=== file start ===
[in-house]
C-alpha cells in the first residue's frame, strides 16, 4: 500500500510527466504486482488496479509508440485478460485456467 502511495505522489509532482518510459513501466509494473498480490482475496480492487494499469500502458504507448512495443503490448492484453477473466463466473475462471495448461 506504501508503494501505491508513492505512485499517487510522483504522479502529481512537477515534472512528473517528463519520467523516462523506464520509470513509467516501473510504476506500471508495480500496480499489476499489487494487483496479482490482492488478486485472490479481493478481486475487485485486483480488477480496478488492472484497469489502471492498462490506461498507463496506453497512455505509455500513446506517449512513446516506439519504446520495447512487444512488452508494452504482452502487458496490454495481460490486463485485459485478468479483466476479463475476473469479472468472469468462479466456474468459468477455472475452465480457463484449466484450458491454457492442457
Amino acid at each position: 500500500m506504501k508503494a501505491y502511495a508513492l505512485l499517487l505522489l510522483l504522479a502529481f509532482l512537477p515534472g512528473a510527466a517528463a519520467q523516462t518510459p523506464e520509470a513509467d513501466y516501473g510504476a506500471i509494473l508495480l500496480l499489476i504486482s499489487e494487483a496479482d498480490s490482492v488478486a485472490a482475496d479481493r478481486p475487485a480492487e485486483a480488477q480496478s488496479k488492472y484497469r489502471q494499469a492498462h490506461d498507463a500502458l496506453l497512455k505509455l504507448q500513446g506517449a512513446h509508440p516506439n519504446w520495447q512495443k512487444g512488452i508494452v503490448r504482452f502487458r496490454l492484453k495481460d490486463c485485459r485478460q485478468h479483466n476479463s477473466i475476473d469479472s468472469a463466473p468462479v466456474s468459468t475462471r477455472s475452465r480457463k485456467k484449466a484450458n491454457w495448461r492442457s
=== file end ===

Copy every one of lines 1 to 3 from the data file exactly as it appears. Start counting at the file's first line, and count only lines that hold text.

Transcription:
[in-house]
C-alpha cells in the first residue's frame, strides 16, 4: 500500500510527466504486482488496479509508440485478460485456467 502511495505522489509532482518510459513501466509494473498480490482475496480492487494499469500502458504507448512495443503490448492484453477473466463466473475462471495448461 506504501508503494501505491508513492505512485499517487510522483504522479502529481512537477515534472512528473517528463519520467523516462523506464520509470513509467516501473510504476506500471508495480500496480499489476499489487494487483496479482490482492488478486485472490479481493478481486475487485485486483480488477480496478488492472484497469489502471492498462490506461498507463496506453497512455505509455500513446506517449512513446516506439519504446520495447512487444512488452508494452504482452502487458496490454495481460490486463485485459485478468479483466476479463475476473469479472468472469468462479466456474468459468477455472475452465480457463484449466484450458491454457492442457
Amino acid at each position: 500500500m506504501k508503494a501505491y502511495a508513492l505512485l499517487l505522489l510522483l504522479a502529481f509532482l512537477p515534472g512528473a510527466a517528463a519520467q523516462t518510459p523506464e520509470a513509467d513501466y516501473g510504476a506500471i509494473l508495480l500496480l499489476i504486482s499489487e494487483a496479482d498480490s490482492v488478486a485472490a482475496d479481493r478481486p475487485a480492487e485486483a480488477q480496478s488496479k488492472y484497469r489502471q494499469a492498462h490506461d498507463a500502458l496506453l497512455k505509455l504507448q500513446g506517449a512513446h509508440p516506439n519504446w520495447q512495443k512487444g512488452i508494452v503490448r504482452f502487458r496490454l492484453k495481460d490486463c485485459r485478460q485478468h479483466n476479463s477473466i475476473d469479472s468472469a463466473p468462479v466456474s468459468t475462471r477455472s475452465r480457463k485456467k484449466a484450458n491454457w495448461r492442457s